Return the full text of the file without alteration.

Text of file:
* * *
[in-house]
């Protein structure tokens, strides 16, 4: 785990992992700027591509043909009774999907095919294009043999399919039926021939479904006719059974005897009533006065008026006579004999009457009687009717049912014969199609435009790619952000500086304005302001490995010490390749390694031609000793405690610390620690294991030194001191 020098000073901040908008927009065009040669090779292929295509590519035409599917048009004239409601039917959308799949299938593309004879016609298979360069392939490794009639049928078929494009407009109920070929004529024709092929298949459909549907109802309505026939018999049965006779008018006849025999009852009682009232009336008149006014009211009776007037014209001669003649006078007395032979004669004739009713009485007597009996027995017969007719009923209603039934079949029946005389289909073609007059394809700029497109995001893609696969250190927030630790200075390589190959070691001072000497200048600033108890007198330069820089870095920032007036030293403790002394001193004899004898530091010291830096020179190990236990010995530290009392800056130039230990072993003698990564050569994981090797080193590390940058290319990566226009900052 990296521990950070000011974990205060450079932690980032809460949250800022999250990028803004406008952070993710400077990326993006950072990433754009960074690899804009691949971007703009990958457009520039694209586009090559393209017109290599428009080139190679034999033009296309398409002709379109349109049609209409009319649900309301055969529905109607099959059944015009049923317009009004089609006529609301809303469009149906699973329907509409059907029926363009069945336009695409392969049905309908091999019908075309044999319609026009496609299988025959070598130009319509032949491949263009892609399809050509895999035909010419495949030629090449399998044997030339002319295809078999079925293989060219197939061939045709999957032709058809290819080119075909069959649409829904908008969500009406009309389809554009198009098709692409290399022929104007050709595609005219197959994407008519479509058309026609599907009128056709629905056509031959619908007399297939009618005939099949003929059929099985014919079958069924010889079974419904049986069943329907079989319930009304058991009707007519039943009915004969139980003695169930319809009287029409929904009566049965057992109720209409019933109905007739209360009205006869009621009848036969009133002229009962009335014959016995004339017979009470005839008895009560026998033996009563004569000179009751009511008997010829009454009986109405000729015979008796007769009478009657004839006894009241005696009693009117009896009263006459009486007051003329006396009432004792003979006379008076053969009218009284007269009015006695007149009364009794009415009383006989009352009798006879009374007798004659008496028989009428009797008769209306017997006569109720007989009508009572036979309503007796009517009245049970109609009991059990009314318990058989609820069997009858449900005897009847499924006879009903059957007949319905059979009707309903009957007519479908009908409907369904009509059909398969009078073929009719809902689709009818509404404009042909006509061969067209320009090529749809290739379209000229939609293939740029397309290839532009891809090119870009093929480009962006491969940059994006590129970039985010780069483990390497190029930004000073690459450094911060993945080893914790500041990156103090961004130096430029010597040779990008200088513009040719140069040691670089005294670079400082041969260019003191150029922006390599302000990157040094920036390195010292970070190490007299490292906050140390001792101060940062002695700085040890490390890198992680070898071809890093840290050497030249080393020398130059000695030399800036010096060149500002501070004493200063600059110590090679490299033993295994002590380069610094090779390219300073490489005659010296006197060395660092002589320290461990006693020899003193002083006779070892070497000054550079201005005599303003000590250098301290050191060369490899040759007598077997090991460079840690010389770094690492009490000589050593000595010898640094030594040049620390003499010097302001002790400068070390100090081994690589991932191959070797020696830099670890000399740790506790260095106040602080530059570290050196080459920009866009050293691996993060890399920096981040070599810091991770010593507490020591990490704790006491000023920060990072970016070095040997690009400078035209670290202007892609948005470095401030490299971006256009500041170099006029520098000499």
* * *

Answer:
[in-house]
């Protein structure tokens, strides 16, 4: 785990992992700027591509043909009774999907095919294009043999399919039926021939479904006719059974005897009533006065008026006579004999009457009687009717049912014969199609435009790619952000500086304005302001490995010490390749390694031609000793405690610390620690294991030194001191 020098000073901040908008927009065009040669090779292929295509590519035409599917048009004239409601039917959308799949299938593309004879016609298979360069392939490794009639049928078929494009407009109920070929004529024709092929298949459909549907109802309505026939018999049965006779008018006849025999009852009682009232009336008149006014009211009776007037014209001669003649006078007395032979004669004739009713009485007597009996027995017969007719009923209603039934079949029946005389289909073609007059394809700029497109995001893609696969250190927030630790200075390589190959070691001072000497200048600033108890007198330069820089870095920032007036030293403790002394001193004899004898530091010291830096020179190990236990010995530290009392800056130039230990072993003698990564050569994981090797080193590390940058290319990566226009900052 990296521990950070000011974990205060450079932690980032809460949250800022999250990028803004406008952070993710400077990326993006950072990433754009960074690899804009691949971007703009990958457009520039694209586009090559393209017109290599428009080139190679034999033009296309398409002709379109349109049609209409009319649900309301055969529905109607099959059944015009049923317009009004089609006529609301809303469009149906699973329907509409059907029926363009069945336009695409392969049905309908091999019908075309044999319609026009496609299988025959070598130009319509032949491949263009892609399809050509895999035909010419495949030629090449399998044997030339002319295809078999079925293989060219197939061939045709999957032709058809290819080119075909069959649409829904908008969500009406009309389809554009198009098709692409290399022929104007050709595609005219197959994407008519479509058309026609599907009128056709629905056509031959619908007399297939009618005939099949003929059929099985014919079958069924010889079974419904049986069943329907079989319930009304058991009707007519039943009915004969139980003695169930319809009287029409929904009566049965057992109720209409019933109905007739209360009205006869009621009848036969009133002229009962009335014959016995004339017979009470005839008895009560026998033996009563004569000179009751009511008997010829009454009986109405000729015979008796007769009478009657004839006894009241005696009693009117009896009263006459009486007051003329006396009432004792003979006379008076053969009218009284007269009015006695007149009364009794009415009383006989009352009798006879009374007798004659008496028989009428009797008769209306017997006569109720007989009508009572036979309503007796009517009245049970109609009991059990009314318990058989609820069997009858449900005897009847499924006879009903059957007949319905059979009707309903009957007519479908009908409907369904009509059909398969009078073929009719809902689709009818509404404009042909006509061969067209320009090529749809290739379209000229939609293939740029397309290839532009891809090119870009093929480009962006491969940059994006590129970039985010780069483990390497190029930004000073690459450094911060993945080893914790500041990156103090961004130096430029010597040779990008200088513009040719140069040691670089005294670079400082041969260019003191150029922006390599302000990157040094920036390195010292970070190490007299490292906050140390001792101060940062002695700085040890490390890198992680070898071809890093840290050497030249080393020398130059000695030399800036010096060149500002501070004493200063600059110590090679490299033993295994002590380069610094090779390219300073490489005659010296006197060395660092002589320290461990006693020899003193002083006779070892070497000054550079201005005599303003000590250098301290050191060369490899040759007598077997090991460079840690010389770094690492009490000589050593000595010898640094030594040049620390003499010097302001002790400068070390100090081994690589991932191959070797020696830099670890000399740790506790260095106040602080530059570290050196080459920009866009050293691996993060890399920096981040070599810091991770010593507490020591990490704790006491000023920060990072970016070095040997690009400078035209670290202007892609948005470095401030490299971006256009500041170099006029520098000499």